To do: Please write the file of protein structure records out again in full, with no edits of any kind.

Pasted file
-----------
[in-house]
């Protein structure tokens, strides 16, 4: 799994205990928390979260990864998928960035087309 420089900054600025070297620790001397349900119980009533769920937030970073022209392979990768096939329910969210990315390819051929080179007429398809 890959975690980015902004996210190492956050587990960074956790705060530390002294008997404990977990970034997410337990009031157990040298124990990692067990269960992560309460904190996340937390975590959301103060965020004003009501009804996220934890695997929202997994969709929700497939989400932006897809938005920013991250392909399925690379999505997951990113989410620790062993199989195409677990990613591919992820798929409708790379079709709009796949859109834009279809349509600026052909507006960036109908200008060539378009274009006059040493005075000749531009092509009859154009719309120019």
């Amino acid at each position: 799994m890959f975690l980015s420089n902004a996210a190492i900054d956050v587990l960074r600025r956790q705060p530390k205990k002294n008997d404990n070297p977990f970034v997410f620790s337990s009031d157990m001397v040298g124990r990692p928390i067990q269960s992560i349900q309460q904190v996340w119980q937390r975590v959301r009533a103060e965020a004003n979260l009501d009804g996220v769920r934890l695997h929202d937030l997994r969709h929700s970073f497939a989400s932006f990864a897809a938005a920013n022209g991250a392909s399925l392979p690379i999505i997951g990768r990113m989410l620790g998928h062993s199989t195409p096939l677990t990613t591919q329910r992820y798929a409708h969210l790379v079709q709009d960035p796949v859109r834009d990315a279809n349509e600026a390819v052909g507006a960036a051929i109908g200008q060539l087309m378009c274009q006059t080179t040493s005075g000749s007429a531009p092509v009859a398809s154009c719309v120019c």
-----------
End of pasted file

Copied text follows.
[in-house]
């Protein structure tokens, strides 16, 4: 799994205990928390979260990864998928960035087309 420089900054600025070297620790001397349900119980009533769920937030970073022209392979990768096939329910969210990315390819051929080179007429398809 890959975690980015902004996210190492956050587990960074956790705060530390002294008997404990977990970034997410337990009031157990040298124990990692067990269960992560309460904190996340937390975590959301103060965020004003009501009804996220934890695997929202997994969709929700497939989400932006897809938005920013991250392909399925690379999505997951990113989410620790062993199989195409677990990613591919992820798929409708790379079709709009796949859109834009279809349509600026052909507006960036109908200008060539378009274009006059040493005075000749531009092509009859154009719309120019």
């Amino acid at each position: 799994m890959f975690l980015s420089n902004a996210a190492i900054d956050v587990l960074r600025r956790q705060p530390k205990k002294n008997d404990n070297p977990f970034v997410f620790s337990s009031d157990m001397v040298g124990r990692p928390i067990q269960s992560i349900q309460q904190v996340w119980q937390r975590v959301r009533a103060e965020a004003n979260l009501d009804g996220v769920r934890l695997h929202d937030l997994r969709h929700s970073f497939a989400s932006f990864a897809a938005a920013n022209g991250a392909s399925l392979p690379i999505i997951g990768r990113m989410l620790g998928h062993s199989t195409p096939l677990t990613t591919q329910r992820y798929a409708h969210l790379v079709q709009d960035p796949v859109r834009d990315a279809n349509e600026a390819v052909g507006a960036a051929i109908g200008q060539l087309m378009c274009q006059t080179t040493s005075g000749s007429a531009p092509v009859a398809s154009c719309v120019c």